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Zofran Linked to Birth Defects


Zofran Causing Birth Defects

Zofran, a popular medication prescribed for nausea and vomiting, has been linked to birth defects. Developed and approved by the US Food and Drug Administration to help ease nausea in patients undergoing cancer treatment or surgery, GlaxoSmithKline-made Ondansetron, marketed as Zofran, is on the World Health Organization’s List of Essential Medicines, a list of medications needed in a basic health system. That’s a major accomplishment for drug makers. But a rise in unapproved use of Zofran to treat morning sickness, nausea and vomiting in pregnant women has proven dangerous.

Multiple studies link the drug to severe birth defects in babies whose mothers used the drug while expecting. Most alarming is that court documents show that GlaxoSmithKline (informally known as Glaxo) knew as early as 1992 that Zofran placed developing babies at unreasonable risk of harm because the drug passes through the human placenta. Still, the company continued to market the drug as a safe and effective treatment for pregnant women. In 2012, Glaxo officials pleaded guilty to federal charges of fraud and illegal promotion of several drugs, including Zofran, and paid $3 billion as part of the legal settlement. Now, the company is back in court to answer to allegations that it:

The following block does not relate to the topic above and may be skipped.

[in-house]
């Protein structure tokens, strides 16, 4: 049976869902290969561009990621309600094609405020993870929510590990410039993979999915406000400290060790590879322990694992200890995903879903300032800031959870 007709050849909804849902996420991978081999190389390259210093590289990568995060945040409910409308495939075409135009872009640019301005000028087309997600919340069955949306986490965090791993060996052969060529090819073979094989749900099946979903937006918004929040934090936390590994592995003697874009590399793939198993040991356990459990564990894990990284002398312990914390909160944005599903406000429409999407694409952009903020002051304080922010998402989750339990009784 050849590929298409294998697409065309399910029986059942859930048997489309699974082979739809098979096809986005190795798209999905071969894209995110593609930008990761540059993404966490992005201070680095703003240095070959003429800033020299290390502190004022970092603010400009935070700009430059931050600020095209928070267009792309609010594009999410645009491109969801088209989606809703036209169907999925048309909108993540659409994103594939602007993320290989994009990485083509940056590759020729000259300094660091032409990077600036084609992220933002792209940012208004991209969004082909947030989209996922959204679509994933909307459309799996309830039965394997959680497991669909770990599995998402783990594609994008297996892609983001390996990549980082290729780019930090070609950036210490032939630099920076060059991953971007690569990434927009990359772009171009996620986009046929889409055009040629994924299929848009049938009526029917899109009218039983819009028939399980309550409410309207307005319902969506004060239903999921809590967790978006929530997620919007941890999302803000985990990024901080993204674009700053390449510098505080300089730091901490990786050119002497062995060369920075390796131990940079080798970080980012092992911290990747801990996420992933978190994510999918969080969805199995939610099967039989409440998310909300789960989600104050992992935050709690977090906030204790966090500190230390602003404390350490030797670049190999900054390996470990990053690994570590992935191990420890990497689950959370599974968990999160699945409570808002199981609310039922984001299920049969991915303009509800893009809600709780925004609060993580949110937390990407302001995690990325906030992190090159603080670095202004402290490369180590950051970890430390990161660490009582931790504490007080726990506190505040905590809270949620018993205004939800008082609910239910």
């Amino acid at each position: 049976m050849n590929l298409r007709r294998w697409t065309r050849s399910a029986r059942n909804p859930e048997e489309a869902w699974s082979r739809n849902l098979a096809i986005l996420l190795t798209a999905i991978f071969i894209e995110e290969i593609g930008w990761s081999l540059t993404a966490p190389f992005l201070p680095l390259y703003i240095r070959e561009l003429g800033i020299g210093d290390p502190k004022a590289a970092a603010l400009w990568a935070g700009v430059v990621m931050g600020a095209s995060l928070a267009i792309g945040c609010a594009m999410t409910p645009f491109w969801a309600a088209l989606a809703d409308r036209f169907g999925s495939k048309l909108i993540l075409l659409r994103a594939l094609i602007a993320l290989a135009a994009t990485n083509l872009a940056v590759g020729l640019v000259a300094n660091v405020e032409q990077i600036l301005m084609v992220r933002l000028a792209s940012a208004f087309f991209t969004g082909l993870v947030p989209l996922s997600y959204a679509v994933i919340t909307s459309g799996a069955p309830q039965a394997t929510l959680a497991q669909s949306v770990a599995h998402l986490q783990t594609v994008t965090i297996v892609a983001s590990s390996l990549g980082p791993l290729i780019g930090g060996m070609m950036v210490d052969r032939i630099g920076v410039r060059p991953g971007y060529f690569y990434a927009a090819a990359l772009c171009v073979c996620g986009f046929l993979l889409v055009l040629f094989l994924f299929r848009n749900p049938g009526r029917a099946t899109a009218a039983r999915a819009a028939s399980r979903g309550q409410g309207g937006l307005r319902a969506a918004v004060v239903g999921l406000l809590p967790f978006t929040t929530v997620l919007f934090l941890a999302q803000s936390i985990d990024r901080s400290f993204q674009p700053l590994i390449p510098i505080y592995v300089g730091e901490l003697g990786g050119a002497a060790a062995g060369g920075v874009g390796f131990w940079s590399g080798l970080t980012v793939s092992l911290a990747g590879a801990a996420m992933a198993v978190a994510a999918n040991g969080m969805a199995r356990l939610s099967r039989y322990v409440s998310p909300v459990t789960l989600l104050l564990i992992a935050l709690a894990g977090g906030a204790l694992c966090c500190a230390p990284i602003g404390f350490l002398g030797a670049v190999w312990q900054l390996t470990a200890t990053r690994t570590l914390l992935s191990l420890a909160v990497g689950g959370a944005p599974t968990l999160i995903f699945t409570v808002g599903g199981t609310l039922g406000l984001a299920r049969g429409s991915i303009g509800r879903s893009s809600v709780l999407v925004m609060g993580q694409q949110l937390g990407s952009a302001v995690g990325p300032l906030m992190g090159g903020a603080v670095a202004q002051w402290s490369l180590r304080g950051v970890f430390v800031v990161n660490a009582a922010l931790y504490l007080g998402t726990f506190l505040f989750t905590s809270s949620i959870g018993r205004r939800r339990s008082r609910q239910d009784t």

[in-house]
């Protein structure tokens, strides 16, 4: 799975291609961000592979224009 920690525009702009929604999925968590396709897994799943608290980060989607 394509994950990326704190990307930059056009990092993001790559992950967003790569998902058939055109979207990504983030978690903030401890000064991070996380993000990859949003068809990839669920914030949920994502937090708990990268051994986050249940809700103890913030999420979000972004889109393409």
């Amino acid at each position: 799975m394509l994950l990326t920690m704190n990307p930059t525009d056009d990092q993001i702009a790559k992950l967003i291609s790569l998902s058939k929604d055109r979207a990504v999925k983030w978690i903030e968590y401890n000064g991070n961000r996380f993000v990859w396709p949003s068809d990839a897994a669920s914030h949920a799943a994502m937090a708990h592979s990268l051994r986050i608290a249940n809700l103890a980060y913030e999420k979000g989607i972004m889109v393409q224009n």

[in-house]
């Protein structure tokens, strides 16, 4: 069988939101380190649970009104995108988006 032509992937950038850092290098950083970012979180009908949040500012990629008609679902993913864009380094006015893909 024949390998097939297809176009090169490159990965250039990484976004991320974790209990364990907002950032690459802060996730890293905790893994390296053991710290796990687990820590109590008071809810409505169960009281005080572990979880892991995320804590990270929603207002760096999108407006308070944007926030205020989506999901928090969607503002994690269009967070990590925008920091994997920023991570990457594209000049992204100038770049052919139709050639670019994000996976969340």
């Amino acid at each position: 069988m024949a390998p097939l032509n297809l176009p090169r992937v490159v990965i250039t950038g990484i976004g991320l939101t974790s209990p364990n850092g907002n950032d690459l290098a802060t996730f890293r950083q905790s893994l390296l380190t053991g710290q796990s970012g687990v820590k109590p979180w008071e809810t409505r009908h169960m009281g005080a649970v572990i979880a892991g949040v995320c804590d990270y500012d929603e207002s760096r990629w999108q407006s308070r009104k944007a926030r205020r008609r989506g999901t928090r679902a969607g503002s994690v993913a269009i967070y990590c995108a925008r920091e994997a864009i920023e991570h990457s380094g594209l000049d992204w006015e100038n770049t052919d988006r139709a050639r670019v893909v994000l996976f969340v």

• Failed to determine safety risks before selling it;
  • Failed to warn the public about dangerous side effects;
  • Falsely advertised the drug as a safe treatment for morning sickness and hyperemesis gravidarum (severe or prolonged vomiting) even if it was not approved for this use;
  • Misrepresented that animal studies showed the drug was safe, when in actuality the results showed abnormal bone growth and signs of toxicity;
  • Failed to properly evaluate all data and safety information on Zofran for use in pregnant women;
  • Produced a defective drug;
  • Falsely and fraudulently claimed Zofran was safe for pregnant women.

If you are expecting or planning a pregnancy, know that Zofran remains unapproved by the FDA for use in pregnant women, though roughly 1 million women still take the medication or its generic counterpart each year. If you have been prescribed Zofran or believe that the drug may have affected your child, contact an experienced dangerous drug attorney with Jacksonville’s Harrell and Harrell at 800-251-1111.

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